As a Forensic Accountant, I’ve had the following conversation too many times…
Business Owner – “I’ve decided it’s time to retire. How much is my business worth?”
Advisor – “How much do you think it’s worth?”
Business Owner – “I really don’t know but, if I had to guess, I’d say around $2.5 Million.”
Advisor – “Well, uhhhh, actually, you might find that if we did a valuation of the business, it may only be worth about $500,000.”
Business Owner – “That’s impossible, I can’t retire on that…”
The fact is most business owners don’t think about what their business is worth until it’s too late. The vast majority of owners don’t plan for the sale of their business and as a result they don’t take any (and I do mean ANY) steps to maximize their return on their years of investment.
That’s a symptom associated with owners that spend too much time working IN their business and not enough time ON their business. These owners don’t think in terms of selling their business at some point in time. Frequently, they view the business as a vehicle that provides them with an income and there is a rather fuzzy thought or picture involving a sale to fund their retirement.
For most business owners their business is the single largest asset they have.
At the time of retiring the average business owner in Australia has a small amount in superannuation; most will have a personal residence that has only recently had the mortgage paid off and less will have a significant investment portfolio. Remember, these are averages so your circumstances may be better or worse off. In many situations the family business will be the most significant financial asset available to provide for the owner’s retirement years.
You should be asking yourself these questions:
- Do I really know what my business is worth?
- Have I had a professional business valuation prepared recently?
- Do I know what factors drive the value of my business?
- What things should I be doing right now that will influence the value I receive when it’s time to retire or sell?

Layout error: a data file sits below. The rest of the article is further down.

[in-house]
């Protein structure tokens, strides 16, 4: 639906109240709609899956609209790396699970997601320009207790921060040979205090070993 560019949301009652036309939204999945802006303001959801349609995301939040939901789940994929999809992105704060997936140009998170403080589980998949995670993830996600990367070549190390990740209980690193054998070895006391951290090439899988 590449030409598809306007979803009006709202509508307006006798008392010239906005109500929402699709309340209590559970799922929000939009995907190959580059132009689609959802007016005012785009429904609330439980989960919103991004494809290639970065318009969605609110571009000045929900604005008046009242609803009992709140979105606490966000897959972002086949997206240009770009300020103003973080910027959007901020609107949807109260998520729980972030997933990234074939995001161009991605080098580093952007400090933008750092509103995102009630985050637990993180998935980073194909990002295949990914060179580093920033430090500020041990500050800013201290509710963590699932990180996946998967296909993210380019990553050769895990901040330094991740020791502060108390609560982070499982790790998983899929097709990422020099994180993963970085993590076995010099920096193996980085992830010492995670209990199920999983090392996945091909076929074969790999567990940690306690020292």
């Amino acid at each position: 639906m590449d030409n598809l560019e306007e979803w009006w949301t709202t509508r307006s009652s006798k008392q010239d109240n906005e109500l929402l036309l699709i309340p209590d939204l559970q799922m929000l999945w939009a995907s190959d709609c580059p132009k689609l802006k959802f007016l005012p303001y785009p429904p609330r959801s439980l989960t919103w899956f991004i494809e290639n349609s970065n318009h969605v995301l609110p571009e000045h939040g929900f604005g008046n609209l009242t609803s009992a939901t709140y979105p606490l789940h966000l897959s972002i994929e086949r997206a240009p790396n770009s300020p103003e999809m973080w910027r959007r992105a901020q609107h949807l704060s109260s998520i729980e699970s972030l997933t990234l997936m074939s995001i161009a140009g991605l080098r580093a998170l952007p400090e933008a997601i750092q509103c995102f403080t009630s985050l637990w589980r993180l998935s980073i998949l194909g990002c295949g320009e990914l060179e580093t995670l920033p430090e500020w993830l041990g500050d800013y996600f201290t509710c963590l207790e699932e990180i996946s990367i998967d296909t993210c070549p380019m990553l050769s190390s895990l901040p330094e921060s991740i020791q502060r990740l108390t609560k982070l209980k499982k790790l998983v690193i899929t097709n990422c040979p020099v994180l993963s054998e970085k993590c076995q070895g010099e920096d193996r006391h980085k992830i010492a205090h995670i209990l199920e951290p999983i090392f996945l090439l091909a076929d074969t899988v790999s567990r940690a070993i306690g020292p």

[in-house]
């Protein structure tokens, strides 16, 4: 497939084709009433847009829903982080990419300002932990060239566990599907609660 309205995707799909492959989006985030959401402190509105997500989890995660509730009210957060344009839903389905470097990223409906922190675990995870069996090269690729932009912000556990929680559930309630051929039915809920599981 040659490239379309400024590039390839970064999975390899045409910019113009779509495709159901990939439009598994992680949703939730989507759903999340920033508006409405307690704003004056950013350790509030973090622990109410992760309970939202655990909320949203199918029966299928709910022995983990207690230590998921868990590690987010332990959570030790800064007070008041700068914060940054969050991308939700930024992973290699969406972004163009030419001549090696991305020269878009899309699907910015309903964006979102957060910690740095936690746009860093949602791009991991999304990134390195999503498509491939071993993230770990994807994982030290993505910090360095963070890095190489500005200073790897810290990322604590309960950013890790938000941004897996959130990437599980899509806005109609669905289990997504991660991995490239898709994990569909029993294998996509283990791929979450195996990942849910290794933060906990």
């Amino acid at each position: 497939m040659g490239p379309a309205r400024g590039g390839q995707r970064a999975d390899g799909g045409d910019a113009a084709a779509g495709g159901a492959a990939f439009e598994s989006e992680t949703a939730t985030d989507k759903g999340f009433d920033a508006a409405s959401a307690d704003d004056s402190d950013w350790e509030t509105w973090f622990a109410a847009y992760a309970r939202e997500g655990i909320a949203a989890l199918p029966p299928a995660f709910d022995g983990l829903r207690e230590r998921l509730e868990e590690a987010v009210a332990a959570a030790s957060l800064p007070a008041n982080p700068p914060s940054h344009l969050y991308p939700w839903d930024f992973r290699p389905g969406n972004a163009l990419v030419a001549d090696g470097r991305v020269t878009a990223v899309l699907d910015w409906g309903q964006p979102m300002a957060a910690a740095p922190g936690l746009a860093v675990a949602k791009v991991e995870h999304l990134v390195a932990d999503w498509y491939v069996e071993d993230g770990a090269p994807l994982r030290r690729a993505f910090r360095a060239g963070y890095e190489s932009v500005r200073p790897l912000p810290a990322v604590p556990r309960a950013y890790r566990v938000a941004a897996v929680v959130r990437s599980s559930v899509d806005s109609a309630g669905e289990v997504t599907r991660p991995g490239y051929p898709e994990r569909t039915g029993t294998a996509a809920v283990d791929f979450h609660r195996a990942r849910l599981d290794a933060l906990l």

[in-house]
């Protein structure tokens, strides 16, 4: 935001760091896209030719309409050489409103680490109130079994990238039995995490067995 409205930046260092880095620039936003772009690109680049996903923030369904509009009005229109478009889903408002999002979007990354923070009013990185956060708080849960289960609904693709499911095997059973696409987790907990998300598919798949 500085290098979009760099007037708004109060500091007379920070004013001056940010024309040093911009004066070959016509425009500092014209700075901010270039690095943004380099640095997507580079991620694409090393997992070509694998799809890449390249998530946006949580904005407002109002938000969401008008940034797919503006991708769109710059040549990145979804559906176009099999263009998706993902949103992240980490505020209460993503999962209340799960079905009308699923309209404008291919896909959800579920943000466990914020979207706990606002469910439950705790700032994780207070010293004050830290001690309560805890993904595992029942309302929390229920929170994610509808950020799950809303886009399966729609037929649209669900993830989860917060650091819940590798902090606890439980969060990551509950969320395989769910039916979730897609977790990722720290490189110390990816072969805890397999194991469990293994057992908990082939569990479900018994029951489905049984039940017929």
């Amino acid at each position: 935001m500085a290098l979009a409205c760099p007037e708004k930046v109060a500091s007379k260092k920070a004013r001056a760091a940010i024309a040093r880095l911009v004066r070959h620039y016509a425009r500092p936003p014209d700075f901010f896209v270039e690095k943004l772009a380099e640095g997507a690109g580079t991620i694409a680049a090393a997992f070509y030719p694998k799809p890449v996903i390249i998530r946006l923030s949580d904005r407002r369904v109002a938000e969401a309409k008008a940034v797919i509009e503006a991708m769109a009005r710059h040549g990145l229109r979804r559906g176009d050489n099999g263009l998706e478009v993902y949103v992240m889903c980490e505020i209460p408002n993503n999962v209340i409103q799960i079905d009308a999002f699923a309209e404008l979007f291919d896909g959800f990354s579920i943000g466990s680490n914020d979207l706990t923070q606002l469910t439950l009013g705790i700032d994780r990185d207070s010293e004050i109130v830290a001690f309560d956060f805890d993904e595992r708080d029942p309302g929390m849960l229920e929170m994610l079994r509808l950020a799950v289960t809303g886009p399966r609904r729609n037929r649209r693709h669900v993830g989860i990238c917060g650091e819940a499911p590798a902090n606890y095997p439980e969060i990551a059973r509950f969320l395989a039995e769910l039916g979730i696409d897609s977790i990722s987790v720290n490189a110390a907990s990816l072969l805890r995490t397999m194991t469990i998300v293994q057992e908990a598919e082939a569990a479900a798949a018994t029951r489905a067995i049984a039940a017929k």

- Should I be making some provision for the business in my retirement planning?
- Did my investment advisor consider the value of my business when determining my portfolio asset mix (equities and fixed income securities)? Did they classify my holding company’s investment in land and buildings as equity or as real estate or did they consider it at all?
It helps if you think about the family business as an investment just as you would your shares in BHP. The sale of a business is almost always a very emotional ordeal for owner/managers and, as we can all probably attest, emotion is not always helpful to us in reaching sound financial decisions.
Our experience has been that owners frequently think of their business “as their baby” because of the years of work (sweat and tears), nurturing and growing the business. The business, whether we want to admit it or not, has wound its way through our lives and impacts on almost everything we have done since we started it.
However, you need to keep in mind that there are some big differences between your business and publicly traded shares beyond the emotional issues. You need to know that two of the biggest differences are:
- There may not be a ready market for your company, and
- The market price for your business can vary significantly depending on the purchaser you are able to attract.
Of course, you can influence both to your advantage, but only if you start planning now! It’s never too early to adopt this mindset. It’s no coincidence that the things that will increase the value of your business will make your business life more rewarding and enjoyable!
Your business, if properly run and prepared for sale, could (and I would suggest should) eclipse the value of your other assets at the time of your retirement or the sale of your business.